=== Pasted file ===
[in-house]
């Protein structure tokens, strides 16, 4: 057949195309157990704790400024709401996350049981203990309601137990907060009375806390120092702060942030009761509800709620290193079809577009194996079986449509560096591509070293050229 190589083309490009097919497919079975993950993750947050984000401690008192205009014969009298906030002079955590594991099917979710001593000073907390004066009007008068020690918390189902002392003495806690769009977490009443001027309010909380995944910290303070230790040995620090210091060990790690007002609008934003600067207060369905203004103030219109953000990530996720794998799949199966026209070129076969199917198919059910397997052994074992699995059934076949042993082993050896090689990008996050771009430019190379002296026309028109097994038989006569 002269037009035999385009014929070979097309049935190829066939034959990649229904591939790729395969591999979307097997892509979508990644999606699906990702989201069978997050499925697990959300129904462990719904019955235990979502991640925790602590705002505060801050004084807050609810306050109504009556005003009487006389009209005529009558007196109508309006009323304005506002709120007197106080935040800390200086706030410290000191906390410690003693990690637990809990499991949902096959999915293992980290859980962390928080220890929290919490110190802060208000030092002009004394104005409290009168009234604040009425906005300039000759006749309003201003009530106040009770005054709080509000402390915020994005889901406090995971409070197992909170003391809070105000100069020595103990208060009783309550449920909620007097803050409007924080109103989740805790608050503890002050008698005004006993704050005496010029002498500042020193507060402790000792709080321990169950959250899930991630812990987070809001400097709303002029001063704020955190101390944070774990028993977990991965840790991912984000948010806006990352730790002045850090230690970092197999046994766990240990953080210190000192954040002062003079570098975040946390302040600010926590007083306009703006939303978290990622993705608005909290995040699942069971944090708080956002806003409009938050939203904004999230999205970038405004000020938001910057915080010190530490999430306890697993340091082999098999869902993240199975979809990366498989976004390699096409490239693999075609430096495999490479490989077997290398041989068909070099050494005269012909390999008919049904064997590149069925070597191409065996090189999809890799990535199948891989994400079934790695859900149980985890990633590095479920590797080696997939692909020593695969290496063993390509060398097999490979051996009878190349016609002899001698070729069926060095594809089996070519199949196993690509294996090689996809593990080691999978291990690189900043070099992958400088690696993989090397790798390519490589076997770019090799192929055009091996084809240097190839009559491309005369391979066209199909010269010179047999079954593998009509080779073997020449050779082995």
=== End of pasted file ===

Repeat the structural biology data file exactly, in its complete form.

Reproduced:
[in-house]
């Protein structure tokens, strides 16, 4: 057949195309157990704790400024709401996350049981203990309601137990907060009375806390120092702060942030009761509800709620290193079809577009194996079986449509560096591509070293050229 190589083309490009097919497919079975993950993750947050984000401690008192205009014969009298906030002079955590594991099917979710001593000073907390004066009007008068020690918390189902002392003495806690769009977490009443001027309010909380995944910290303070230790040995620090210091060990790690007002609008934003600067207060369905203004103030219109953000990530996720794998799949199966026209070129076969199917198919059910397997052994074992699995059934076949042993082993050896090689990008996050771009430019190379002296026309028109097994038989006569 002269037009035999385009014929070979097309049935190829066939034959990649229904591939790729395969591999979307097997892509979508990644999606699906990702989201069978997050499925697990959300129904462990719904019955235990979502991640925790602590705002505060801050004084807050609810306050109504009556005003009487006389009209005529009558007196109508309006009323304005506002709120007197106080935040800390200086706030410290000191906390410690003693990690637990809990499991949902096959999915293992980290859980962390928080220890929290919490110190802060208000030092002009004394104005409290009168009234604040009425906005300039000759006749309003201003009530106040009770005054709080509000402390915020994005889901406090995971409070197992909170003391809070105000100069020595103990208060009783309550449920909620007097803050409007924080109103989740805790608050503890002050008698005004006993704050005496010029002498500042020193507060402790000792709080321990169950959250899930991630812990987070809001400097709303002029001063704020955190101390944070774990028993977990991965840790991912984000948010806006990352730790002045850090230690970092197999046994766990240990953080210190000192954040002062003079570098975040946390302040600010926590007083306009703006939303978290990622993705608005909290995040699942069971944090708080956002806003409009938050939203904004999230999205970038405004000020938001910057915080010190530490999430306890697993340091082999098999869902993240199975979809990366498989976004390699096409490239693999075609430096495999490479490989077997290398041989068909070099050494005269012909390999008919049904064997590149069925070597191409065996090189999809890799990535199948891989994400079934790695859900149980985890990633590095479920590797080696997939692909020593695969290496063993390509060398097999490979051996009878190349016609002899001698070729069926060095594809089996070519199949196993690509294996090689996809593990080691999978291990690189900043070099992958400088690696993989090397790798390519490589076997770019090799192929055009091996084809240097190839009559491309005369391979066209199909010269010179047999079954593998009509080779073997020449050779082995």